“The law neglects a large sector of the work force — those employed in organizations with less than 10 people,” said Devesh Tripathi a lawyer from Chandauli in Uttar Pradesh who specializes in the ESIC.

“There is a lack of clarity on how this new ESIC modification will define unemployment,” he said. “Claims of employment will also be difficult to authenticate.”

The scheme allows a worker to declare himself as unemployed. To receive unemployment relief, the insured person should have been employed for at least two years and have contributed to the scheme a minimum of 78 days prior to losing their job.

Critics say that more people could have been brought into the scheme and a greater allowance would have been possible if the government in July 2019 had note allowed the contribution to the scheme to be cut. Employers now contribute 3.25 percent, down from the earlier 4.75 percent, and employees contribute 1.75 percent, down from 0.75 percent, of monthly salaries.

Migrants from Uttar Pradesh rest along the Mumbai Nashik Highway in Mumbai, India on May 21, 2020. (Courtesy: Emmanual Yogini)

Liberalization of the economy has meant a large influx of foreign funds and privatization of major government-owned companies. The United States invested $45.88 billion in India in 2019. The government has also set itself a disinvestment target of INR 21 trillion ($284 billion) in financial year 2020-21.

But this has come at a cost to laborers.

“The public sector is the backbone of a country,” said Ashok Singh. “But the government wants to privatize it. It could have helped solve the unemployment crisis to a great extent.”

Sundar believes the country will face a bigger unemployment problem before long.

“The manufacturing and services sector will introduce technology-related unemployment in a few years,” he said. “The government must prepare a strong social security system.”

(Edited by Siddharthya Roy and Judy Isacoff.)

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India’s Textile Hubs Reel as Laborers Stuck Home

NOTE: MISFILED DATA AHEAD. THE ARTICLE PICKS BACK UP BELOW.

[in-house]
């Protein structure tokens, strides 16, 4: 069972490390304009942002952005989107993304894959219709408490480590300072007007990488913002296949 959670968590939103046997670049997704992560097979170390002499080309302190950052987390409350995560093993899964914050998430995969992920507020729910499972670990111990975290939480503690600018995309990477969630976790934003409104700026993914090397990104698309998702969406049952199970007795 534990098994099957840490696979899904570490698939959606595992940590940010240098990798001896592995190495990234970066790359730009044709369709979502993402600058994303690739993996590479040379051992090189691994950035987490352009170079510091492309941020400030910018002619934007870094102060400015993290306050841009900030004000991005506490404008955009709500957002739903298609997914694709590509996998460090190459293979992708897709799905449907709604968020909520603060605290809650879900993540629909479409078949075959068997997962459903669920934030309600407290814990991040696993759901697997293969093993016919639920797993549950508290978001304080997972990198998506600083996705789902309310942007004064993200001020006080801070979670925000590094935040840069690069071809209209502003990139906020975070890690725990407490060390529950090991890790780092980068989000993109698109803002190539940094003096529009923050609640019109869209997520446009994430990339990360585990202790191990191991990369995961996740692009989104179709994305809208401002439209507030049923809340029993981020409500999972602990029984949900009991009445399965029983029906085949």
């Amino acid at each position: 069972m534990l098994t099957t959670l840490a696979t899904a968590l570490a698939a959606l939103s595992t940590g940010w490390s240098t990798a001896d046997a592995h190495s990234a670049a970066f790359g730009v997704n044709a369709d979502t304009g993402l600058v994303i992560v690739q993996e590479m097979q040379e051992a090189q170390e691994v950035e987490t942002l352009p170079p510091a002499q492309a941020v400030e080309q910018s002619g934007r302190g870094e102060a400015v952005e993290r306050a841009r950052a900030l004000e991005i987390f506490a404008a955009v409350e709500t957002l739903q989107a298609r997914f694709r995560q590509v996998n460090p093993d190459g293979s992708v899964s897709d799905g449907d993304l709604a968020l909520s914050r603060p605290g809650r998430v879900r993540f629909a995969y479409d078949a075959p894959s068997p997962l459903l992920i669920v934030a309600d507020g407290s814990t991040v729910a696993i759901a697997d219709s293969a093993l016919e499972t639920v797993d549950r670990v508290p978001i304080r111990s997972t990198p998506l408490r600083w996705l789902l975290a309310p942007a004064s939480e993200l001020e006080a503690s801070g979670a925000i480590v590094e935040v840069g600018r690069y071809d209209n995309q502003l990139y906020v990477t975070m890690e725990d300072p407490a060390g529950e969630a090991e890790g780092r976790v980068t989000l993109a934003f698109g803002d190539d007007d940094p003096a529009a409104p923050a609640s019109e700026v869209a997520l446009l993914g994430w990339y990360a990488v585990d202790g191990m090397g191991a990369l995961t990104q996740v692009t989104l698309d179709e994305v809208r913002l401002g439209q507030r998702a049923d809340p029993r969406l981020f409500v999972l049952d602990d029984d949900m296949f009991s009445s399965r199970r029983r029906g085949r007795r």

India’s Textile Hubs Reel as Laborers Stuck Home

CHENNAI, India—The southern Indian state of Tamil Nadu produces madras cotton, the world-famous textile popular in 18th century Europe and the post-World War United States. Celebrities such as Ashton Kutcher and Jessica Simpson have been spotted in madras, with its unmistakable bright checks, in recent years.

The U.S. Federal Trade Commission says genuine madras cotton must come from Chennai.

Chennai, a city of 7 million, was called Madras until the colonial name was changed in 1996. About 290 miles southwest, though, Tiruppur was the real textile city for several centuries.

“Along with Coimbatore, about an hour’s drive west, Tiruppur exported textiles worth INR 260 billion (about $3.5 billion) in the financial year 2019-20, claim local manufacturers,” said Raja M Shanmugham, an exporter from Tiruppur. “This was about half of India’s total textile exports. And out of this, about 35% went to clients in the US or Europe — including big names like Marco Polo and Tommy Hilfiger.”

As the Covid-19 pandemic exacerbated the trade war between the U.S. and China, textile manufacturers in these towns hoped to cash in. And projections were that about 10% of China’s share in the textile market could come to them.

But even if the orders came about, the stinging labor crisis affecting India will likely make it impossible to fulfill them.

“The industry here is mostly labor-intensive,” Shanmugham said. “About 500 textile manufacturers in Tiruppur and Coimbatore employ about 300,000 people.”

“In Tamil Nadu, most young people join colleges instead of working,” said Prabhu Dhamodaran, an exporter and the convener of the Indian Texpreneurs Federation. “So, most of our labor force comes from the north.”

This statement of Dhamodaran is supported by India’s census data on migrants. Northern Indian states with weaker economies and lack of industry are the biggest sources of migrant workers who travel South in search of employment.

With the pandemic striking hard, India went into a nationwide lockdown in late-March. The police and paramilitary enforced lockdown to prevent the spread of the novel coronavirus. But one the other hand, the shutting of factories forced laborers to return home as they suddenly found themselves out of employment and facing starvation and homelessness.

The plight of millions of migrant laborers, who were left without jobs and food was reported widely. With trains, buses and flights having stopped without any prior warning, hundreds died in road accidents or succumbed to starvation and exhaustion as they tried to cover hundreds of miles on foot to get back home.